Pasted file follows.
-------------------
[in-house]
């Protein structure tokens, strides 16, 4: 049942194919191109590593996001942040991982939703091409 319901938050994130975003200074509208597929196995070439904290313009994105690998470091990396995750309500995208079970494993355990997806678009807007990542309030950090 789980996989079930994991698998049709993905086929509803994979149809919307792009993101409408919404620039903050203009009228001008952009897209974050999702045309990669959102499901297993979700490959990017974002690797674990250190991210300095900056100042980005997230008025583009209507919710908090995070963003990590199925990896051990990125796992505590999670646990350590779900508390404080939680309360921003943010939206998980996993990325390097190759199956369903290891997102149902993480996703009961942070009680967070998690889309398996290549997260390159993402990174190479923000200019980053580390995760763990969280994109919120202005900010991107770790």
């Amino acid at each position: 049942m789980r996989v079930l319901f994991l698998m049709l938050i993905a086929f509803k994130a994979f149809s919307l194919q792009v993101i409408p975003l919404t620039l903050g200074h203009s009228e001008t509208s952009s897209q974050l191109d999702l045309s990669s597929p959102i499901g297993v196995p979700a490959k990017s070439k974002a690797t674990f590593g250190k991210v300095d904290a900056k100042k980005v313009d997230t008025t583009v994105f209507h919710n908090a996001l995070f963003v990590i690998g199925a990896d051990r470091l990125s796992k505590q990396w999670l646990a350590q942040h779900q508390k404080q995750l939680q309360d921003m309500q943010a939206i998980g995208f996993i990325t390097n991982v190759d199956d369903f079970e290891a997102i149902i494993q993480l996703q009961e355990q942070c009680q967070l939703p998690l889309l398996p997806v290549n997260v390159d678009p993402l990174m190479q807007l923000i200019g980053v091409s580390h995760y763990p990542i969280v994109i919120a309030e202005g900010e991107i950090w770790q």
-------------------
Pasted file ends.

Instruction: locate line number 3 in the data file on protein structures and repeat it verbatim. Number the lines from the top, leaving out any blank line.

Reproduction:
């Amino acid at each position: 049942m789980r996989v079930l319901f994991l698998m049709l938050i993905a086929f509803k994130a994979f149809s919307l194919q792009v993101i409408p975003l919404t620039l903050g200074h203009s009228e001008t509208s952009s897209q974050l191109d999702l045309s990669s597929p959102i499901g297993v196995p979700a490959k990017s070439k974002a690797t674990f590593g250190k991210v300095d904290a900056k100042k980005v313009d997230t008025t583009v994105f209507h919710n908090a996001l995070f963003v990590i690998g199925a990896d051990r470091l990125s796992k505590q990396w999670l646990a350590q942040h779900q508390k404080q995750l939680q309360d921003m309500q943010a939206i998980g995208f996993i990325t390097n991982v190759d199956d369903f079970e290891a997102i149902i494993q993480l996703q009961e355990q942070c009680q967070l939703p998690l889309l398996p997806v290549n997260v390159d678009p993402l990174m190479q807007l923000i200019g980053v091409s580390h995760y763990p990542i969280v994109i919120a309030e202005g900010e991107i950090w770790q």